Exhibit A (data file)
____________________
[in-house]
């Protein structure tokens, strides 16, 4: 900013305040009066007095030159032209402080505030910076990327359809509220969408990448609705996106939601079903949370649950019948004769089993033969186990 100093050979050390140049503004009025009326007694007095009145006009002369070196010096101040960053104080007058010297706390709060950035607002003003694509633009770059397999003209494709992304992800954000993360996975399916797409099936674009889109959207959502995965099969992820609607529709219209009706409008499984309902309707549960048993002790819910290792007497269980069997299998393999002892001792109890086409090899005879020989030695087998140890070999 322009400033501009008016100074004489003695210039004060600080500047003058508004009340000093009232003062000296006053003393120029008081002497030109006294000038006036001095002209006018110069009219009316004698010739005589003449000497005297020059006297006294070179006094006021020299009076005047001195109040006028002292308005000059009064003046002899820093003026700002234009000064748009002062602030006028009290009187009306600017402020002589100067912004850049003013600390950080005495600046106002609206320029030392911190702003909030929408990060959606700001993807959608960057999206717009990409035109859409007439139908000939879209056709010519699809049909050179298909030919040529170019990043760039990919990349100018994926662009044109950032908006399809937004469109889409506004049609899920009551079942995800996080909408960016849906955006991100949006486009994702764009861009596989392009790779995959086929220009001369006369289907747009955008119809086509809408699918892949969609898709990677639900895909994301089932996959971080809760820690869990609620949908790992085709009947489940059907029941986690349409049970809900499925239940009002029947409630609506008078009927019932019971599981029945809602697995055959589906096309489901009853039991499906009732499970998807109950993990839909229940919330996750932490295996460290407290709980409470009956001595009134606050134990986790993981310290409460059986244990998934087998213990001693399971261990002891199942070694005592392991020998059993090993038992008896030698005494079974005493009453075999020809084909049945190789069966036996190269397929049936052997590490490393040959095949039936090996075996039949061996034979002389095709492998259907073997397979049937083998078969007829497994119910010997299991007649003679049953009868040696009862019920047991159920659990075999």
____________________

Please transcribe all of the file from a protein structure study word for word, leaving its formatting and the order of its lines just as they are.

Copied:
[in-house]
């Protein structure tokens, strides 16, 4: 900013305040009066007095030159032209402080505030910076990327359809509220969408990448609705996106939601079903949370649950019948004769089993033969186990 100093050979050390140049503004009025009326007694007095009145006009002369070196010096101040960053104080007058010297706390709060950035607002003003694509633009770059397999003209494709992304992800954000993360996975399916797409099936674009889109959207959502995965099969992820609607529709219209009706409008499984309902309707549960048993002790819910290792007497269980069997299998393999002892001792109890086409090899005879020989030695087998140890070999 322009400033501009008016100074004489003695210039004060600080500047003058508004009340000093009232003062000296006053003393120029008081002497030109006294000038006036001095002209006018110069009219009316004698010739005589003449000497005297020059006297006294070179006094006021020299009076005047001195109040006028002292308005000059009064003046002899820093003026700002234009000064748009002062602030006028009290009187009306600017402020002589100067912004850049003013600390950080005495600046106002609206320029030392911190702003909030929408990060959606700001993807959608960057999206717009990409035109859409007439139908000939879209056709010519699809049909050179298909030919040529170019990043760039990919990349100018994926662009044109950032908006399809937004469109889409506004049609899920009551079942995800996080909408960016849906955006991100949006486009994702764009861009596989392009790779995959086929220009001369006369289907747009955008119809086509809408699918892949969609898709990677639900895909994301089932996959971080809760820690869990609620949908790992085709009947489940059907029941986690349409049970809900499925239940009002029947409630609506008078009927019932019971599981029945809602697995055959589906096309489901009853039991499906009732499970998807109950993990839909229940919330996750932490295996460290407290709980409470009956001595009134606050134990986790993981310290409460059986244990998934087998213990001693399971261990002891199942070694005592392991020998059993090993038992008896030698005494079974005493009453075999020809084909049945190789069966036996190269397929049936052997590490490393040959095949039936090996075996039949061996034979002389095709492998259907073997397979049937083998078969007829497994119910010997299991007649003679049953009868040696009862019920047991159920659990075999």